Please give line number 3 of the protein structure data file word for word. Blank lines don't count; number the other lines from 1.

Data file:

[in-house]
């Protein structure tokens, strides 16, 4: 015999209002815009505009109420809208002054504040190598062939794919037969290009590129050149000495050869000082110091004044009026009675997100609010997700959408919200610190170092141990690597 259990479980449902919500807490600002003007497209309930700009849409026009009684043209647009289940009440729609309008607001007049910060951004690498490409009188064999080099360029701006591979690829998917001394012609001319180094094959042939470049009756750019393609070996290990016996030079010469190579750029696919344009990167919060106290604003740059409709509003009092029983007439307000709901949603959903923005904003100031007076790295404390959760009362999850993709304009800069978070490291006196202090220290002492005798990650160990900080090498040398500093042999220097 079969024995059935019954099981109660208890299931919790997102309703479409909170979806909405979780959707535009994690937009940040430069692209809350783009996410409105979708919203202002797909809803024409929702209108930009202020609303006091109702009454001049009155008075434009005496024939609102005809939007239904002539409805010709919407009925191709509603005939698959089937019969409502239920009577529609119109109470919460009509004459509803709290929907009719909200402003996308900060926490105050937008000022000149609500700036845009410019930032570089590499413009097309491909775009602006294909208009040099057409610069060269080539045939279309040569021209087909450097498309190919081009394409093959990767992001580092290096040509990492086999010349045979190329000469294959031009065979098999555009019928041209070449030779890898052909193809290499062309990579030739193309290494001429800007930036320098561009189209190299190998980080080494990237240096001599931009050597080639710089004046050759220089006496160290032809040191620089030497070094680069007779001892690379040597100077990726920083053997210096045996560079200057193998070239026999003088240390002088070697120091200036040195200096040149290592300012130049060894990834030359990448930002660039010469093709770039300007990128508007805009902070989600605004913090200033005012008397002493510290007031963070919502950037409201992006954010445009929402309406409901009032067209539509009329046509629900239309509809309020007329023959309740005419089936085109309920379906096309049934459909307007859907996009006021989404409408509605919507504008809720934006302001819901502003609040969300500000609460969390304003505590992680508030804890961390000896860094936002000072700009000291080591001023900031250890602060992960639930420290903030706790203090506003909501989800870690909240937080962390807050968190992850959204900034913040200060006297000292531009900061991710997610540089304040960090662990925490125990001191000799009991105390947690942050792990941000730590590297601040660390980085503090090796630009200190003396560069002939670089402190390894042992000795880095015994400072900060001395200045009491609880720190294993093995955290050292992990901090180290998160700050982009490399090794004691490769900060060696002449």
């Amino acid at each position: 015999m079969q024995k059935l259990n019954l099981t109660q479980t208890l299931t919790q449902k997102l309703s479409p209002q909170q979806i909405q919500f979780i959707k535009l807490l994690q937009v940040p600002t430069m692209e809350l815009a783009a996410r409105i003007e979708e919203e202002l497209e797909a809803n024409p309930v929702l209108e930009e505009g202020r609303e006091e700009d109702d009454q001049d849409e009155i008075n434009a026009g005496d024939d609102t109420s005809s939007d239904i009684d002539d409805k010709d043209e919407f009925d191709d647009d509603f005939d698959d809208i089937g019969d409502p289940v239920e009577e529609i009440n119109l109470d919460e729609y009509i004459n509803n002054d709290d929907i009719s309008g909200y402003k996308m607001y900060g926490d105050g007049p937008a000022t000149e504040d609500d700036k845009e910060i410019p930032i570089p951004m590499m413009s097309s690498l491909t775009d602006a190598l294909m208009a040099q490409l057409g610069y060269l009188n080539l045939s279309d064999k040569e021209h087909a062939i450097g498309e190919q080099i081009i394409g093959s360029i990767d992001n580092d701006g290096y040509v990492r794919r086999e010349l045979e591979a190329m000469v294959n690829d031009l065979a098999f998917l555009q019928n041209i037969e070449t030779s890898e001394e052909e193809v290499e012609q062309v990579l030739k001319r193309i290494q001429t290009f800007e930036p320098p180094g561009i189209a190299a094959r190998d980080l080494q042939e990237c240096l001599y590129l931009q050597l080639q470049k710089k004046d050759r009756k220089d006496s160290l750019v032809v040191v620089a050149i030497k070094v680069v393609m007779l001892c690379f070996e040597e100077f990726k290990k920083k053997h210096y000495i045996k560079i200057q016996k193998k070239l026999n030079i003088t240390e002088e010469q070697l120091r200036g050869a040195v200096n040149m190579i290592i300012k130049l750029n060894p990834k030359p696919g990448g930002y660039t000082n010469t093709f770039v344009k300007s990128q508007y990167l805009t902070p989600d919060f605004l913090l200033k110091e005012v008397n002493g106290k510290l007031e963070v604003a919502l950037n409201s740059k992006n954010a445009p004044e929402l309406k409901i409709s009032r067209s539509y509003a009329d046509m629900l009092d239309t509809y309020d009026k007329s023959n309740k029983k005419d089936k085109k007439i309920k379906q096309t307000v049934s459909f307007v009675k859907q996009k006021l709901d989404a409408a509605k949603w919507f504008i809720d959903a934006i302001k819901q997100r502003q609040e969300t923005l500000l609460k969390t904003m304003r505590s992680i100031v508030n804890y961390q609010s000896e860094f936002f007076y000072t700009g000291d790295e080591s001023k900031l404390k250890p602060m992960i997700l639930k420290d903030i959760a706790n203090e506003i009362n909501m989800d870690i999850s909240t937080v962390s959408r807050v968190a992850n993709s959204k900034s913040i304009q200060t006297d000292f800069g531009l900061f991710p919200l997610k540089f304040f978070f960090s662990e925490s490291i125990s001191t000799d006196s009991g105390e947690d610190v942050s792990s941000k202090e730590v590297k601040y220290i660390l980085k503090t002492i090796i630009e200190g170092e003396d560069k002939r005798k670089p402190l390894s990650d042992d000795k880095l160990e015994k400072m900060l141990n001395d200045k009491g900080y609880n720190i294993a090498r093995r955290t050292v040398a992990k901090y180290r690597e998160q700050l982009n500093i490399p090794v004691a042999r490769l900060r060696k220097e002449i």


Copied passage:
């Amino acid at each position: 015999m079969q024995k059935l259990n019954l099981t109660q479980t208890l299931t919790q449902k997102l309703s479409p209002q909170q979806i909405q919500f979780i959707k535009l807490l994690q937009v940040p600002t430069m692209e809350l815009a783009a996410r409105i003007e979708e919203e202002l497209e797909a809803n024409p309930v929702l209108e930009e505009g202020r609303e006091e700009d109702d009454q001049d849409e009155i008075n434009a026009g005496d024939d609102t109420s005809s939007d239904i009684d002539d409805k010709d043209e919407f009925d191709d647009d509603f005939d698959d809208i089937g019969d409502p289940v239920e009577e529609i009440n119109l109470d919460e729609y009509i004459n509803n002054d709290d929907i009719s309008g909200y402003k996308m607001y900060g926490d105050g007049p937008a000022t000149e504040d609500d700036k845009e910060i410019p930032i570089p951004m590499m413009s097309s690498l491909t775009d602006a190598l294909m208009a040099q490409l057409g610069y060269l009188n080539l045939s279309d064999k040569e021209h087909a062939i450097g498309e190919q080099i081009i394409g093959s360029i990767d992001n580092d701006g290096y040509v990492r794919r086999e010349l045979e591979a190329m000469v294959n690829d031009l065979a098999f998917l555009q019928n041209i037969e070449t030779s890898e001394e052909e193809v290499e012609q062309v990579l030739k001319r193309i290494q001429t290009f800007e930036p320098p180094g561009i189209a190299a094959r190998d980080l080494q042939e990237c240096l001599y590129l931009q050597l080639q470049k710089k004046d050759r009756k220089d006496s160290l750019v032809v040191v620089a050149i030497k070094v680069v393609m007779l001892c690379f070996e040597e100077f990726k290990k920083k053997h210096y000495i045996k560079i200057q016996k193998k070239l026999n030079i003088t240390e002088e010469q070697l120091r200036g050869a040195v200096n040149m190579i290592i300012k130049l750029n060894p990834k030359p696919g990448g930002y660039t000082n010469t093709f770039v344009k300007s990128q508007y990167l805009t902070p989600d919060f605004l913090l200033k110091e005012v008397n002493g106290k510290l007031e963070v604003a919502l950037n409201s740059k992006n954010a445009p004044e929402l309406k409901i409709s009032r067209s539509y509003a009329d046509m629900l009092d239309t509809y309020d009026k007329s023959n309740k029983k005419d089936k085109k007439i309920k379906q096309t307000v049934s459909f307007v009675k859907q996009k006021l709901d989404a409408a509605k949603w919507f504008i809720d959903a934006i302001k819901q997100r502003q609040e969300t923005l500000l609460k969390t904003m304003r505590s992680i100031v508030n804890y961390q609010s000896e860094f936002f007076y000072t700009g000291d790295e080591s001023k900031l404390k250890p602060m992960i997700l639930k420290d903030i959760a706790n203090e506003i009362n909501m989800d870690i999850s909240t937080v962390s959408r807050v968190a992850n993709s959204k900034s913040i304009q200060t006297d000292f800069g531009l900061f991710p919200l997610k540089f304040f978070f960090s662990e925490s490291i125990s001191t000799d006196s009991g105390e947690d610190v942050s792990s941000k202090e730590v590297k601040y220290i660390l980085k503090t002492i090796i630009e200190g170092e003396d560069k002939r005798k670089p402190l390894s990650d042992d000795k880095l160990e015994k400072m900060l141990n001395d200045k009491g900080y609880n720190i294993a090498r093995r955290t050292v040398a992990k901090y180290r690597e998160q700050l982009n500093i490399p090794v004691a042999r490769l900060r060696k220097e002449i």